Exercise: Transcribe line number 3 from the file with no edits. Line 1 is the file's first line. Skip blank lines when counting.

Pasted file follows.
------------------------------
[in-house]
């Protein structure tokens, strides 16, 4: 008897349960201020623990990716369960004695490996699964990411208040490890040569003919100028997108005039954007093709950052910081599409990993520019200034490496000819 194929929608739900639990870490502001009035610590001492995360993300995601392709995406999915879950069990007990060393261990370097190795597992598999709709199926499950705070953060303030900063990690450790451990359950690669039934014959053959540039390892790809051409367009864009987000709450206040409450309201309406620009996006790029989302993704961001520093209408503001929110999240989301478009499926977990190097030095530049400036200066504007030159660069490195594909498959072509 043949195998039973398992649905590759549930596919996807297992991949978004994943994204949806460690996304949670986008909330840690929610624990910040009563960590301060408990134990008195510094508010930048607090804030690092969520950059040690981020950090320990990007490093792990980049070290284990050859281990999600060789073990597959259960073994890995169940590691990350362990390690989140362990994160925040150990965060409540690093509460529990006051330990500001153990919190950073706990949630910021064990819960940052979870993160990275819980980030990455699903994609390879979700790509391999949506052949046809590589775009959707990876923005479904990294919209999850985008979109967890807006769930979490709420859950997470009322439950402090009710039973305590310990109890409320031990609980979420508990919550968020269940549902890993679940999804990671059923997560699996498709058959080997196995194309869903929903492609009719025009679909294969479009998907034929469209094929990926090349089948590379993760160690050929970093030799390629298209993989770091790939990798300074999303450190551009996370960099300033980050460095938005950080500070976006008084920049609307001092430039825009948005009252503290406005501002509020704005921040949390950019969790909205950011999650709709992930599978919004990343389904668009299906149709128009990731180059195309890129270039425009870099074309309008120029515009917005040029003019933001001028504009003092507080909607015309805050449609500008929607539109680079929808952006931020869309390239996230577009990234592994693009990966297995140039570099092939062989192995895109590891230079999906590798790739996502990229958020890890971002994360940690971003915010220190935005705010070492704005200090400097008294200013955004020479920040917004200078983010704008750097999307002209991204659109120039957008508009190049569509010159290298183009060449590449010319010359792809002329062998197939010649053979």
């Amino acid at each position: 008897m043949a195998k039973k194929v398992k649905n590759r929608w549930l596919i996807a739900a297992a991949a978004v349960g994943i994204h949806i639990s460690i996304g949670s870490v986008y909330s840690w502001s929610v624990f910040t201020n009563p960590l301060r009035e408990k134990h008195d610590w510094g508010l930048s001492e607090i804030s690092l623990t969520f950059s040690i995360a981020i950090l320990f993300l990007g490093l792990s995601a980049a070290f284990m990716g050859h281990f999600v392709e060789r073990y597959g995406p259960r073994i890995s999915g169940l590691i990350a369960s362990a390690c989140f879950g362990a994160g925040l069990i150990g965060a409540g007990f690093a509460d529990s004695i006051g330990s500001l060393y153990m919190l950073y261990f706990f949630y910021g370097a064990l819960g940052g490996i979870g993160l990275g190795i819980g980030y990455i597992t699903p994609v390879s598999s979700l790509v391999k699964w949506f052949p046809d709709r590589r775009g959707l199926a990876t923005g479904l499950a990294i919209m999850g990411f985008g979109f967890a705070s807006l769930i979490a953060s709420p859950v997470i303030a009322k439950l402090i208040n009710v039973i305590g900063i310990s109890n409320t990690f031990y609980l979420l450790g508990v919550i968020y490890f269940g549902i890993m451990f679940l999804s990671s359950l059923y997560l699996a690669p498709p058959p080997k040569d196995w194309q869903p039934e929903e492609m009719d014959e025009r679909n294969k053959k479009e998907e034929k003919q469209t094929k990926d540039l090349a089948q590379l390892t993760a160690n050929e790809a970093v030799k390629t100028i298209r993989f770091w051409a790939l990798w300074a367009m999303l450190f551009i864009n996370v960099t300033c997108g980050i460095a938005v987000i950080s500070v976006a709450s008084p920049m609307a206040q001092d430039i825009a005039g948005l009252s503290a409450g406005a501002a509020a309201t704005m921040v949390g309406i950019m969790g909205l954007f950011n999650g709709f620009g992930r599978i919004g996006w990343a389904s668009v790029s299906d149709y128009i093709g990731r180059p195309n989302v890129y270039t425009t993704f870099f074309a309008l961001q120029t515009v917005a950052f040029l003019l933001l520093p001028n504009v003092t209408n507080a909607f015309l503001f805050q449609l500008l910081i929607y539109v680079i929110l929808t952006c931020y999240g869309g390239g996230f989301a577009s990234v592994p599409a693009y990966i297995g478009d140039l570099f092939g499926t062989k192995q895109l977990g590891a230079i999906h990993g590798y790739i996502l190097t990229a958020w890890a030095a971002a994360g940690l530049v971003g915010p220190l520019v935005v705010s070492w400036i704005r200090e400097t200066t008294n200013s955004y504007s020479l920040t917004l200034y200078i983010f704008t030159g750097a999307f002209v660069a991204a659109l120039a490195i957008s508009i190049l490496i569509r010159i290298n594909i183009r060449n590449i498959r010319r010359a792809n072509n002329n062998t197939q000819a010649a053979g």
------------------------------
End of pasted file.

């Amino acid at each position: 008897m043949a195998k039973k194929v398992k649905n590759r929608w549930l596919i996807a739900a297992a991949a978004v349960g994943i994204h949806i639990s460690i996304g949670s870490v986008y909330s840690w502001s929610v624990f910040t201020n009563p960590l301060r009035e408990k134990h008195d610590w510094g508010l930048s001492e607090i804030s690092l623990t969520f950059s040690i995360a981020i950090l320990f993300l990007g490093l792990s995601a980049a070290f284990m990716g050859h281990f999600v392709e060789r073990y597959g995406p259960r073994i890995s999915g169940l590691i990350a369960s362990a390690c989140f879950g362990a994160g925040l069990i150990g965060a409540g007990f690093a509460d529990s004695i006051g330990s500001l060393y153990m919190l950073y261990f706990f949630y910021g370097a064990l819960g940052g490996i979870g993160l990275g190795i819980g980030y990455i597992t699903p994609v390879s598999s979700l790509v391999k699964w949506f052949p046809d709709r590589r775009g959707l199926a990876t923005g479904l499950a990294i919209m999850g990411f985008g979109f967890a705070s807006l769930i979490a953060s709420p859950v997470i303030a009322k439950l402090i208040n009710v039973i305590g900063i310990s109890n409320t990690f031990y609980l979420l450790g508990v919550i968020y490890f269940g549902i890993m451990f679940l999804s990671s359950l059923y997560l699996a690669p498709p058959p080997k040569d196995w194309q869903p039934e929903e492609m009719d014959e025009r679909n294969k053959k479009e998907e034929k003919q469209t094929k990926d540039l090349a089948q590379l390892t993760a160690n050929e790809a970093v030799k390629t100028i298209r993989f770091w051409a790939l990798w300074a367009m999303l450190f551009i864009n996370v960099t300033c997108g980050i460095a938005v987000i950080s500070v976006a709450s008084p920049m609307a206040q001092d430039i825009a005039g948005l009252s503290a409450g406005a501002a509020a309201t704005m921040v949390g309406i950019m969790g909205l954007f950011n999650g709709f620009g992930r599978i919004g996006w990343a389904s668009v790029s299906d149709y128009i093709g990731r180059p195309n989302v890129y270039t425009t993704f870099f074309a309008l961001q120029t515009v917005a950052f040029l003019l933001l520093p001028n504009v003092t209408n507080a909607f015309l503001f805050q449609l500008l910081i929607y539109v680079i929110l929808t952006c931020y999240g869309g390239g996230f989301a577009s990234v592994p599409a693009y990966i297995g478009d140039l570099f092939g499926t062989k192995q895109l977990g590891a230079i999906h990993g590798y790739i996502l190097t990229a958020w890890a030095a971002a994360g940690l530049v971003g915010p220190l520019v935005v705010s070492w400036i704005r200090e400097t200066t008294n200013s955004y504007s020479l920040t917004l200034y200078i983010f704008t030159g750097a999307f002209v660069a991204a659109l120039a490195i957008s508009i190049l490496i569509r010159i290298n594909i183009r060449n590449i498959r010319r010359a792809n072509n002329n062998t197939q000819a010649a053979g």